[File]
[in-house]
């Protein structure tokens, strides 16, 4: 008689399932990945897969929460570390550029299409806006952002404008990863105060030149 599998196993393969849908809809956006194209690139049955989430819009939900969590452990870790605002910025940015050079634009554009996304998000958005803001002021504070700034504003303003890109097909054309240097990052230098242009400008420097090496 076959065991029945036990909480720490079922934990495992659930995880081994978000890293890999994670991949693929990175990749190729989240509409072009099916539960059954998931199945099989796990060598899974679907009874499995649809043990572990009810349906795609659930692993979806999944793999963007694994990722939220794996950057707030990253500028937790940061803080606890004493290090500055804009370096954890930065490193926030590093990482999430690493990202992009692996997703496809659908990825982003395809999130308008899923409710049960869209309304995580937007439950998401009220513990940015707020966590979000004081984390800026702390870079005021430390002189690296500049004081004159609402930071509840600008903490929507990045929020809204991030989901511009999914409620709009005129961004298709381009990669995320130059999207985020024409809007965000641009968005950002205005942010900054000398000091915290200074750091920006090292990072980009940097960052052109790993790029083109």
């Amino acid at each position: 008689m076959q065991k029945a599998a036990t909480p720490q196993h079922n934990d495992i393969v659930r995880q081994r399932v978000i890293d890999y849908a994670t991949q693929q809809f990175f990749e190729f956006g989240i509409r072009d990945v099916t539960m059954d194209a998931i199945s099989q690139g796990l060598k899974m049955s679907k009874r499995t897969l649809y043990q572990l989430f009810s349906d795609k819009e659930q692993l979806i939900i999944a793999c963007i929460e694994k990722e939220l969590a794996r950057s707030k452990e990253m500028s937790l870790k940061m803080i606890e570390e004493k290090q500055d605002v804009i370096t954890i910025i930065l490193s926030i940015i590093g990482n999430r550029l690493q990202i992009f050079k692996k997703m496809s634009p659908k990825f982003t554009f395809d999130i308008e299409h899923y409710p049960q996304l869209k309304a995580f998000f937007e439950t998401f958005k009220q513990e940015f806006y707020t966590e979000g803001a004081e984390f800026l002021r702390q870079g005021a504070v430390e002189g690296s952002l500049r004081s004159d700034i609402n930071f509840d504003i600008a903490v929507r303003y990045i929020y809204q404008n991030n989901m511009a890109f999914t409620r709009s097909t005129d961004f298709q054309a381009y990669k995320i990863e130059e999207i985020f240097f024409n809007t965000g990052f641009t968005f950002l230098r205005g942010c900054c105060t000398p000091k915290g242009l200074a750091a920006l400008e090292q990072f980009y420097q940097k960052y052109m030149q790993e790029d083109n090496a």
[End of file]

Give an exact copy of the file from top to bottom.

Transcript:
[in-house]
């Protein structure tokens, strides 16, 4: 008689399932990945897969929460570390550029299409806006952002404008990863105060030149 599998196993393969849908809809956006194209690139049955989430819009939900969590452990870790605002910025940015050079634009554009996304998000958005803001002021504070700034504003303003890109097909054309240097990052230098242009400008420097090496 076959065991029945036990909480720490079922934990495992659930995880081994978000890293890999994670991949693929990175990749190729989240509409072009099916539960059954998931199945099989796990060598899974679907009874499995649809043990572990009810349906795609659930692993979806999944793999963007694994990722939220794996950057707030990253500028937790940061803080606890004493290090500055804009370096954890930065490193926030590093990482999430690493990202992009692996997703496809659908990825982003395809999130308008899923409710049960869209309304995580937007439950998401009220513990940015707020966590979000004081984390800026702390870079005021430390002189690296500049004081004159609402930071509840600008903490929507990045929020809204991030989901511009999914409620709009005129961004298709381009990669995320130059999207985020024409809007965000641009968005950002205005942010900054000398000091915290200074750091920006090292990072980009940097960052052109790993790029083109």
């Amino acid at each position: 008689m076959q065991k029945a599998a036990t909480p720490q196993h079922n934990d495992i393969v659930r995880q081994r399932v978000i890293d890999y849908a994670t991949q693929q809809f990175f990749e190729f956006g989240i509409r072009d990945v099916t539960m059954d194209a998931i199945s099989q690139g796990l060598k899974m049955s679907k009874r499995t897969l649809y043990q572990l989430f009810s349906d795609k819009e659930q692993l979806i939900i999944a793999c963007i929460e694994k990722e939220l969590a794996r950057s707030k452990e990253m500028s937790l870790k940061m803080i606890e570390e004493k290090q500055d605002v804009i370096t954890i910025i930065l490193s926030i940015i590093g990482n999430r550029l690493q990202i992009f050079k692996k997703m496809s634009p659908k990825f982003t554009f395809d999130i308008e299409h899923y409710p049960q996304l869209k309304a995580f998000f937007e439950t998401f958005k009220q513990e940015f806006y707020t966590e979000g803001a004081e984390f800026l002021r702390q870079g005021a504070v430390e002189g690296s952002l500049r004081s004159d700034i609402n930071f509840d504003i600008a903490v929507r303003y990045i929020y809204q404008n991030n989901m511009a890109f999914t409620r709009s097909t005129d961004f298709q054309a381009y990669k995320i990863e130059e999207i985020f240097f024409n809007t965000g990052f641009t968005f950002l230098r205005g942010c900054c105060t000398p000091k915290g242009l200074a750091a920006l400008e090292q990072f980009y420097q940097k960052y052109m030149q790993e790029d083109n090496a």